With their big smiles, oversized shoes and red squeaky noses, what could possibly be scary about clowns? Well think again, because Stitches combines gory deaths with gags and giggles in a hilarious black comedy.
It’s safe to say that Stitches isn’t for the faint hearted. The humorous horror – directed by Conor McMahon – cleverly blends spine-tingling splatter with crude quips and laugh out loud gags.
Sleazy, smelly and swindling are just three words you could use to describe Stitches the clown. Any familiar ideas of what we think about clowns are given a mighty twist as Stitches is played by Ross Noble, a man with a distinctly kooky manner and even a Geordie accent. The film is Noble’s acting début and he couldn’t have done a better job of ‘playing the fool’. He even manages to bring laughter to the archetypically dreary graveyard scenes by creeping (or in this case, squeaking) his way in and out of the gravestones, swinging his arms like a monkey and shuffling his oversized feet along the grass.
When Stitches the clown arrives at a children’s party, speeding along the road in his rickety clown-mobile, little does he know it will be his last. The clown – as played by comedian Ross Noble – cannot seem to pull off any tricks, no thanks to the cruel children distracting him. They pop his balloon animals, throw things at his face and torment him. But when one mischievous boy ties Stitches shoe laces together it turns out to be one prank too many. Stitches trips and falls face first into a knife sticking out of the dishwasher and dies – or so the terrified children think. Little do they know that according to the legend of a secret clown-cult, clowns never rest until they have fully finished a party, which means only one thing. Stitches is coming back for them. When the children are teenagers, he rises from the grave, seeks them out and takes their lives in freaky – but funny – clown-themed ways. What could be better?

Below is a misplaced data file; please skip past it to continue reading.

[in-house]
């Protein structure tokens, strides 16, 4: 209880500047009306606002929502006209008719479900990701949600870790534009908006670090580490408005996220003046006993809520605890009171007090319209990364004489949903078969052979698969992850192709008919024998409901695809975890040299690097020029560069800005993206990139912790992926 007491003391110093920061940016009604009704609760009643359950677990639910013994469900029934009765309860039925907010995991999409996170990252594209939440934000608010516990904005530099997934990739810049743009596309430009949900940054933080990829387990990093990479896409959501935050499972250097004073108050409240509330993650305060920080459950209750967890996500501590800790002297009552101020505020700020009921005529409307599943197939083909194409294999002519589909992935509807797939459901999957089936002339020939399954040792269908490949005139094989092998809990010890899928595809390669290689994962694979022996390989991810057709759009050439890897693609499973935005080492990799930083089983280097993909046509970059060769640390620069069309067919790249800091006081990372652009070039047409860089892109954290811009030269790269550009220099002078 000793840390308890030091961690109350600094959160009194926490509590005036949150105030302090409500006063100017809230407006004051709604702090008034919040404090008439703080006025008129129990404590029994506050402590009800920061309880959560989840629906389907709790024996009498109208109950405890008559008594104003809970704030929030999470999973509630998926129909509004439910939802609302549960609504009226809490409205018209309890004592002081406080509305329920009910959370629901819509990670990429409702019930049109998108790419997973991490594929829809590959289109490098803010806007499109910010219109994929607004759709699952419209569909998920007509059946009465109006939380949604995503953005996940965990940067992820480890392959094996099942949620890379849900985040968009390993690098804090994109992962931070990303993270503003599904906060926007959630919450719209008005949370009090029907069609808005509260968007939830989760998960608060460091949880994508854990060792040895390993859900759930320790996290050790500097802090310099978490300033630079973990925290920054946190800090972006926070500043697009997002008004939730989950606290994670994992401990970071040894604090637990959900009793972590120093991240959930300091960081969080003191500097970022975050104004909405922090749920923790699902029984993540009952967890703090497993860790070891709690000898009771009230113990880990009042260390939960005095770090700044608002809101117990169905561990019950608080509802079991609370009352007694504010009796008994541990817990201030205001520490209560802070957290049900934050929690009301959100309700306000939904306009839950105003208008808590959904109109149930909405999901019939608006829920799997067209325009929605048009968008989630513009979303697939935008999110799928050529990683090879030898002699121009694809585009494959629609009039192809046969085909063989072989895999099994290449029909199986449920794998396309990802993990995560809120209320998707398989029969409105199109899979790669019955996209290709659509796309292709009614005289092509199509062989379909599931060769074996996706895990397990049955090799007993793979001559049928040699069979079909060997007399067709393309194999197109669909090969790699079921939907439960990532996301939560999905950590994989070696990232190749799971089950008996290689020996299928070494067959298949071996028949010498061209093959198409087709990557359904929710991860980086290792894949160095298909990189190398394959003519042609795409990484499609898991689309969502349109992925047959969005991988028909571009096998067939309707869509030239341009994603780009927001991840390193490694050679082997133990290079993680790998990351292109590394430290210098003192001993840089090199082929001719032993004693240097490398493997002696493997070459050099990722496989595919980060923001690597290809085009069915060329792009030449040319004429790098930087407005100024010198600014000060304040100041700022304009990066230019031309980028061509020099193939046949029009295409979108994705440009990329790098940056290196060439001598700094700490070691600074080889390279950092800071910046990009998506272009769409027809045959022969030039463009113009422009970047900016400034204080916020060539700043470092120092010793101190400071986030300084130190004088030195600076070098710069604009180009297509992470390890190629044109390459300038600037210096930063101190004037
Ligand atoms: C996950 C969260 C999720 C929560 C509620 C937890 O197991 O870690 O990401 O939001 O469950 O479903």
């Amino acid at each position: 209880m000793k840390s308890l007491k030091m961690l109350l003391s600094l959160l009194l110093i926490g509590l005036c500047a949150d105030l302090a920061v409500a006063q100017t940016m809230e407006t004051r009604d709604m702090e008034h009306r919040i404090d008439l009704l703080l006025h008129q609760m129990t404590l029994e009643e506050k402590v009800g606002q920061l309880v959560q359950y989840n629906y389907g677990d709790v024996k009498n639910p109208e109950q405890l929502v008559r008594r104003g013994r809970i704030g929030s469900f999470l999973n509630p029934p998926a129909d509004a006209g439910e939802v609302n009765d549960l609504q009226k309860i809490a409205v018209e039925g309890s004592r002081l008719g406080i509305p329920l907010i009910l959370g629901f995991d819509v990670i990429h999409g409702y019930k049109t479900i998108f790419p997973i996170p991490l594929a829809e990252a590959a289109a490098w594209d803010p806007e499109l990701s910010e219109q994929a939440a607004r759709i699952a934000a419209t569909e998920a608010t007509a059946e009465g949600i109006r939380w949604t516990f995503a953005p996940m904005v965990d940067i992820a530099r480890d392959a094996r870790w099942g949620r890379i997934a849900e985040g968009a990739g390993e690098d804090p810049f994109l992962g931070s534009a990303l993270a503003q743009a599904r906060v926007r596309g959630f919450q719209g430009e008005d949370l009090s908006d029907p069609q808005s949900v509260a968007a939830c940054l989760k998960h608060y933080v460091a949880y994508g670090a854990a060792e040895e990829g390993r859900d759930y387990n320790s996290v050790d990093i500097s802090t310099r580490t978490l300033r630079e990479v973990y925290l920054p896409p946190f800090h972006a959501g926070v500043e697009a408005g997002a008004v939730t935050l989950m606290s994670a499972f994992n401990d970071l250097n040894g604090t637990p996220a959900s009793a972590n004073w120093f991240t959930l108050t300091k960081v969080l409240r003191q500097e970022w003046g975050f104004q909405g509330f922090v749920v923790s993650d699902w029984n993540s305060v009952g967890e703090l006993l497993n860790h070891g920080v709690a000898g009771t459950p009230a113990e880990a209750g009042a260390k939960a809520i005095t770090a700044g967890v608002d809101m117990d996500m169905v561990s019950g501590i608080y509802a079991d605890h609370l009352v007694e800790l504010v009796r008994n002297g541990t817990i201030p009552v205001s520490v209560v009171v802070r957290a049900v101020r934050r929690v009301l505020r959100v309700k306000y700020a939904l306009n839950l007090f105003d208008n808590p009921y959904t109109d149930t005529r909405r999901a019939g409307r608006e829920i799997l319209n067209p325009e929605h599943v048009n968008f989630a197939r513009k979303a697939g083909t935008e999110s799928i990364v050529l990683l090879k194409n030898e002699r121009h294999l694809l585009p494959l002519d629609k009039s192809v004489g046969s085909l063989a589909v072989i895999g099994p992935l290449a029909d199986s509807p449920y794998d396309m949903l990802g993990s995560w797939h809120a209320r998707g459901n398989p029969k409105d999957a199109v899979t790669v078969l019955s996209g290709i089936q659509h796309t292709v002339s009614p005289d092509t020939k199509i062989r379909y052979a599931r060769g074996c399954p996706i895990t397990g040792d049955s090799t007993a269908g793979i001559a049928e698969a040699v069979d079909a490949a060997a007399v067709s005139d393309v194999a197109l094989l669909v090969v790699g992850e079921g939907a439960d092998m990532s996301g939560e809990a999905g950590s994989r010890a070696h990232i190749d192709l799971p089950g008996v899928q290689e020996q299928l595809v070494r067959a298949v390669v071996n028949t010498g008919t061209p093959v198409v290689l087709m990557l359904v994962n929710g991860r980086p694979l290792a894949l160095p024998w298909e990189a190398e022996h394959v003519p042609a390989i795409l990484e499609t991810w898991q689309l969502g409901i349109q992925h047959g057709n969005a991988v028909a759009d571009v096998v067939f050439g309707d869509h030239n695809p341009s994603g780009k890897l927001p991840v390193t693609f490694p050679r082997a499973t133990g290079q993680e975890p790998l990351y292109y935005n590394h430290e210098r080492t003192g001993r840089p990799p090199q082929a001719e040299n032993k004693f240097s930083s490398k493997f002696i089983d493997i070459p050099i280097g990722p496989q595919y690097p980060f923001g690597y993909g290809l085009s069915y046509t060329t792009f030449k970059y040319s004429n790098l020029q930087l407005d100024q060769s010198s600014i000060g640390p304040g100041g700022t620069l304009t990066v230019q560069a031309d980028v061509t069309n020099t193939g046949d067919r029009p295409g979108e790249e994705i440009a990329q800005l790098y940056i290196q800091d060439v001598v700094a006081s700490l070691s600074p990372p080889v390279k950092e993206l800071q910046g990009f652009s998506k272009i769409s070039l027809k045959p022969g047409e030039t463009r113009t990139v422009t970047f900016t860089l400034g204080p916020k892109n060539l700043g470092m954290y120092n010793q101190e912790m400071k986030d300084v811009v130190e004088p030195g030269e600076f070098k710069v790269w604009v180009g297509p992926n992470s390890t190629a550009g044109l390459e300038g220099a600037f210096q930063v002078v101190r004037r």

The McMahon direction (Dead Meat) is set in modern day Ireland, where most of the action takes place around Tom’s (Tommy Knight) wild house party. This heavily clichéd setting recalls Scream and every other teen horror film which isn’t very visually captivating or stimulating.
It is the way this generic setting is contrasted with all the gore that makes Stitches so funny. The death scenes are over-dramatized and exaggerated to great effect, and poke fun at gruesome horror films like Saw. Balloon animals made from intestines are just one highlight.
Despite the gore, the witty script – penned by David O’Brien – keeps a light atmosphere; after every eye-shuddering death, Stitches always manages to break the tension with a crude pun.
The stunningly vile film not only hits every beat in the horror and comedy genre, but it also ventures into the realm of fantasy during a dark ritual which brings Stitches back from the grave.
This beautiful, yet creepy, clown custom is the most serene and mystic moment of the film. The ceremony sees a group of clowns swirl smoke, chant and light up their hidden graveyard chamber with candles and lights. However, the indulgent backdrop could be an attempt to make up for the lack of stimulating set and costumes throughout the rest of the film.
With a splurge of never-ending puns from the killer clown, combined with daft deaths, this black comedy will certainly leave you in stitches.